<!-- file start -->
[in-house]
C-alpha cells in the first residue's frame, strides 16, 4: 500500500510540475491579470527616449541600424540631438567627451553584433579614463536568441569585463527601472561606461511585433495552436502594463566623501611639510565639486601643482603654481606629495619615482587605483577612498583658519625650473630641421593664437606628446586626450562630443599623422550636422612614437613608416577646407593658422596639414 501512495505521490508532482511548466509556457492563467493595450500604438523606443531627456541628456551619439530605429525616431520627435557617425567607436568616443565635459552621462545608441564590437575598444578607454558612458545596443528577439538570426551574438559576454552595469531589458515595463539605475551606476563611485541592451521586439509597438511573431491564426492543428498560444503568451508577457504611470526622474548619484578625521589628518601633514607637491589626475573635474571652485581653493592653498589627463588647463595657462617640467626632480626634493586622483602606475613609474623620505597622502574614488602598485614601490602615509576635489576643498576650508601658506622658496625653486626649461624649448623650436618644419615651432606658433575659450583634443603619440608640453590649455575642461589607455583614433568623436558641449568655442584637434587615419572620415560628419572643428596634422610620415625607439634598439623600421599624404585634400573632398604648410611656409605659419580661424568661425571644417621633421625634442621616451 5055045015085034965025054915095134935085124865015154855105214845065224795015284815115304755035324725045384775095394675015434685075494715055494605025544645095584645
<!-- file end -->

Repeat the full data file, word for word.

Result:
[in-house]
C-alpha cells in the first residue's frame, strides 16, 4: 500500500510540475491579470527616449541600424540631438567627451553584433579614463536568441569585463527601472561606461511585433495552436502594463566623501611639510565639486601643482603654481606629495619615482587605483577612498583658519625650473630641421593664437606628446586626450562630443599623422550636422612614437613608416577646407593658422596639414 501512495505521490508532482511548466509556457492563467493595450500604438523606443531627456541628456551619439530605429525616431520627435557617425567607436568616443565635459552621462545608441564590437575598444578607454558612458545596443528577439538570426551574438559576454552595469531589458515595463539605475551606476563611485541592451521586439509597438511573431491564426492543428498560444503568451508577457504611470526622474548619484578625521589628518601633514607637491589626475573635474571652485581653493592653498589627463588647463595657462617640467626632480626634493586622483602606475613609474623620505597622502574614488602598485614601490602615509576635489576643498576650508601658506622658496625653486626649461624649448623650436618644419615651432606658433575659450583634443603619440608640453590649455575642461589607455583614433568623436558641449568655442584637434587615419572620415560628419572643428596634422610620415625607439634598439623600421599624404585634400573632398604648410611656409605659419580661424568661425571644417621633421625634442621616451 5055045015085034965025054915095134935085124865015154855105214845065224795015284815115304755035324725045384775095394675015434685075494715055494605025544645095584645